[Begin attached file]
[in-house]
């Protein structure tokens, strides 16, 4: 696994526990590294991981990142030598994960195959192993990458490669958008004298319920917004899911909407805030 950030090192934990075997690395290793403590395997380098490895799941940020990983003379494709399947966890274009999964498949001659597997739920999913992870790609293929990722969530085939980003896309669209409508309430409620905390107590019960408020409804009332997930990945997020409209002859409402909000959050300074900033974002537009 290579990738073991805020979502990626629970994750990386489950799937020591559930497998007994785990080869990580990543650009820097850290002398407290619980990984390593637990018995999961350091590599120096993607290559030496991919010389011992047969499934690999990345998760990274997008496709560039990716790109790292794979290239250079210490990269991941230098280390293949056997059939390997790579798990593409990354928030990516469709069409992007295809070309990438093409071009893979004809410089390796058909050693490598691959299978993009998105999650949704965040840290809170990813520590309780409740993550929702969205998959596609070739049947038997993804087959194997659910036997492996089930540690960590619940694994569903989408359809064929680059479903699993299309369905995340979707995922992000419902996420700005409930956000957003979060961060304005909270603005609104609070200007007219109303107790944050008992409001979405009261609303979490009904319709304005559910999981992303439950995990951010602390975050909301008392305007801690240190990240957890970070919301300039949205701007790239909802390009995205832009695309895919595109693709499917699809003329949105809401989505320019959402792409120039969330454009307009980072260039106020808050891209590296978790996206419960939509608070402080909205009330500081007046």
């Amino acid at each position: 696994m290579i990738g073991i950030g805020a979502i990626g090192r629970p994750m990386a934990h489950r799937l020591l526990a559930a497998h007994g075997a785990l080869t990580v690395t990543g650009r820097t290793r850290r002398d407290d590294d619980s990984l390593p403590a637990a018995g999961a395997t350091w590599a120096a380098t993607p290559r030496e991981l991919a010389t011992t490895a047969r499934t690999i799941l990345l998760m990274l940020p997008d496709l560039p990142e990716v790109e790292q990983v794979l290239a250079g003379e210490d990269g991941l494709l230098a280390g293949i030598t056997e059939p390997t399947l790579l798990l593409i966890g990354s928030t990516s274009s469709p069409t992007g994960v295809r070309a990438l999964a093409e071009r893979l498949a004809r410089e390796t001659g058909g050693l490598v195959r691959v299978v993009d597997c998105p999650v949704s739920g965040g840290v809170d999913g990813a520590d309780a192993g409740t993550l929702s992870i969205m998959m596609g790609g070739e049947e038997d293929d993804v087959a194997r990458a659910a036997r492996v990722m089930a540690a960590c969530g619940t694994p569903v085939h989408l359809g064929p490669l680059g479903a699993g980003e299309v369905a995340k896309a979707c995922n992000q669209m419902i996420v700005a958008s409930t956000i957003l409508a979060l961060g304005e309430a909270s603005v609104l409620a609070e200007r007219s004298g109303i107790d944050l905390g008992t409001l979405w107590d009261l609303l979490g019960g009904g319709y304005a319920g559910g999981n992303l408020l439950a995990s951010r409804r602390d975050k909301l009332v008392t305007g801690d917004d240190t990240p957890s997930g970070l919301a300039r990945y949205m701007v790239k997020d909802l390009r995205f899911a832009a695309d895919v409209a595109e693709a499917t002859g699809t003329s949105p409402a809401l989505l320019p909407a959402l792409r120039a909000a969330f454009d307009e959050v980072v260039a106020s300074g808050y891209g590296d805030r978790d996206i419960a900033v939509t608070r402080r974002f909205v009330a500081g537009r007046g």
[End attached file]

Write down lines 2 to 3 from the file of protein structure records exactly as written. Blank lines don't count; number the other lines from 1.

């Protein structure tokens, strides 16, 4: 696994526990590294991981990142030598994960195959192993990458490669958008004298319920917004899911909407805030 950030090192934990075997690395290793403590395997380098490895799941940020990983003379494709399947966890274009999964498949001659597997739920999913992870790609293929990722969530085939980003896309669209409508309430409620905390107590019960408020409804009332997930990945997020409209002859409402909000959050300074900033974002537009 290579990738073991805020979502990626629970994750990386489950799937020591559930497998007994785990080869990580990543650009820097850290002398407290619980990984390593637990018995999961350091590599120096993607290559030496991919010389011992047969499934690999990345998760990274997008496709560039990716790109790292794979290239250079210490990269991941230098280390293949056997059939390997790579798990593409990354928030990516469709069409992007295809070309990438093409071009893979004809410089390796058909050693490598691959299978993009998105999650949704965040840290809170990813520590309780409740993550929702969205998959596609070739049947038997993804087959194997659910036997492996089930540690960590619940694994569903989408359809064929680059479903699993299309369905995340979707995922992000419902996420700005409930956000957003979060961060304005909270603005609104609070200007007219109303107790944050008992409001979405009261609303979490009904319709304005559910999981992303439950995990951010602390975050909301008392305007801690240190990240957890970070919301300039949205701007790239909802390009995205832009695309895919595109693709499917699809003329949105809401989505320019959402792409120039969330454009307009980072260039106020808050891209590296978790996206419960939509608070402080909205009330500081007046």
């Amino acid at each position: 696994m290579i990738g073991i950030g805020a979502i990626g090192r629970p994750m990386a934990h489950r799937l020591l526990a559930a497998h007994g075997a785990l080869t990580v690395t990543g650009r820097t290793r850290r002398d407290d590294d619980s990984l390593p403590a637990a018995g999961a395997t350091w590599a120096a380098t993607p290559r030496e991981l991919a010389t011992t490895a047969r499934t690999i799941l990345l998760m990274l940020p997008d496709l560039p990142e990716v790109e790292q990983v794979l290239a250079g003379e210490d990269g991941l494709l230098a280390g293949i030598t056997e059939p390997t399947l790579l798990l593409i966890g990354s928030t990516s274009s469709p069409t992007g994960v295809r070309a990438l999964a093409e071009r893979l498949a004809r410089e390796t001659g058909g050693l490598v195959r691959v299978v993009d597997c998105p999650v949704s739920g965040g840290v809170d999913g990813a520590d309780a192993g409740t993550l929702s992870i969205m998959m596609g790609g070739e049947e038997d293929d993804v087959a194997r990458a659910a036997r492996v990722m089930a540690a960590c969530g619940t694994p569903v085939h989408l359809g064929p490669l680059g479903a699993g980003e299309v369905a995340k896309a979707c995922n992000q669209m419902i996420v700005a958008s409930t956000i957003l409508a979060l961060g304005e309430a909270s603005v609104l409620a609070e200007r007219s004298g109303i107790d944050l905390g008992t409001l979405w107590d009261l609303l979490g019960g009904g319709y304005a319920g559910g999981n992303l408020l439950a995990s951010r409804r602390d975050k909301l009332v008392t305007g801690d917004d240190t990240p957890s997930g970070l919301a300039r990945y949205m701007v790239k997020d909802l390009r995205f899911a832009a695309d895919v409209a595109e693709a499917t002859g699809t003329s949105p409402a809401l989505l320019p909407a959402l792409r120039a909000a969330f454009d307009e959050v980072v260039a106020s300074g808050y891209g590296d805030r978790d996206i419960a900033v939509t608070r402080r974002f909205v009330a500081g537009r007046g």